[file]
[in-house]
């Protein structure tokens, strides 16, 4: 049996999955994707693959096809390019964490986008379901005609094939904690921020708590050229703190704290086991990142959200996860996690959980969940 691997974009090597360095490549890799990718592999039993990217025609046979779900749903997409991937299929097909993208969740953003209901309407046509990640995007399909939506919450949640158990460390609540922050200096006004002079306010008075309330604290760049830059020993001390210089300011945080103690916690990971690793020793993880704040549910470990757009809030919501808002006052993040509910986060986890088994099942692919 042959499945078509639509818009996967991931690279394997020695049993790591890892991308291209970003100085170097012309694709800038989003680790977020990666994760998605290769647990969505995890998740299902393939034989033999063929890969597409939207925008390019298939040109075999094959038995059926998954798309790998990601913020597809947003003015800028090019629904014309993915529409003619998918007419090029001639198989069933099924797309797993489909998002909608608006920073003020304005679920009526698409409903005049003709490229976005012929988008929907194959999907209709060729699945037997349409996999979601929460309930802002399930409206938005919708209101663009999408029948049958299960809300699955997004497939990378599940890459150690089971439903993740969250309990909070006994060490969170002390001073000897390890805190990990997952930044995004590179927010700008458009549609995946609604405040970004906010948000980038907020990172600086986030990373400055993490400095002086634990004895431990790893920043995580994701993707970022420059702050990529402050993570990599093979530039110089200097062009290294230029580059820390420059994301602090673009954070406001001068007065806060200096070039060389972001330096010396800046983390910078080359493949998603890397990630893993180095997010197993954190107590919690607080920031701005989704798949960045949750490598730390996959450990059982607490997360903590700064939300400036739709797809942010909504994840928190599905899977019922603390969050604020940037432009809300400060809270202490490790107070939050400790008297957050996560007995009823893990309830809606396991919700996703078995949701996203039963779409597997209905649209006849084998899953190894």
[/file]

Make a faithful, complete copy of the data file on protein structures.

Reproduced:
[in-house]
């Protein structure tokens, strides 16, 4: 049996999955994707693959096809390019964490986008379901005609094939904690921020708590050229703190704290086991990142959200996860996690959980969940 691997974009090597360095490549890799990718592999039993990217025609046979779900749903997409991937299929097909993208969740953003209901309407046509990640995007399909939506919450949640158990460390609540922050200096006004002079306010008075309330604290760049830059020993001390210089300011945080103690916690990971690793020793993880704040549910470990757009809030919501808002006052993040509910986060986890088994099942692919 042959499945078509639509818009996967991931690279394997020695049993790591890892991308291209970003100085170097012309694709800038989003680790977020990666994760998605290769647990969505995890998740299902393939034989033999063929890969597409939207925008390019298939040109075999094959038995059926998954798309790998990601913020597809947003003015800028090019629904014309993915529409003619998918007419090029001639198989069933099924797309797993489909998002909608608006920073003020304005679920009526698409409903005049003709490229976005012929988008929907194959999907209709060729699945037997349409996999979601929460309930802002399930409206938005919708209101663009999408029948049958299960809300699955997004497939990378599940890459150690089971439903993740969250309990909070006994060490969170002390001073000897390890805190990990997952930044995004590179927010700008458009549609995946609604405040970004906010948000980038907020990172600086986030990373400055993490400095002086634990004895431990790893920043995580994701993707970022420059702050990529402050993570990599093979530039110089200097062009290294230029580059820390420059994301602090673009954070406001001068007065806060200096070039060389972001330096010396800046983390910078080359493949998603890397990630893993180095997010197993954190107590919690607080920031701005989704798949960045949750490598730390996959450990059982607490997360903590700064939300400036739709797809942010909504994840928190599905899977019922603390969050604020940037432009809300400060809270202490490790107070939050400790008297957050996560007995009823893990309830809606396991919700996703078995949701996203039963779409597997209905649209006849084998899953190894």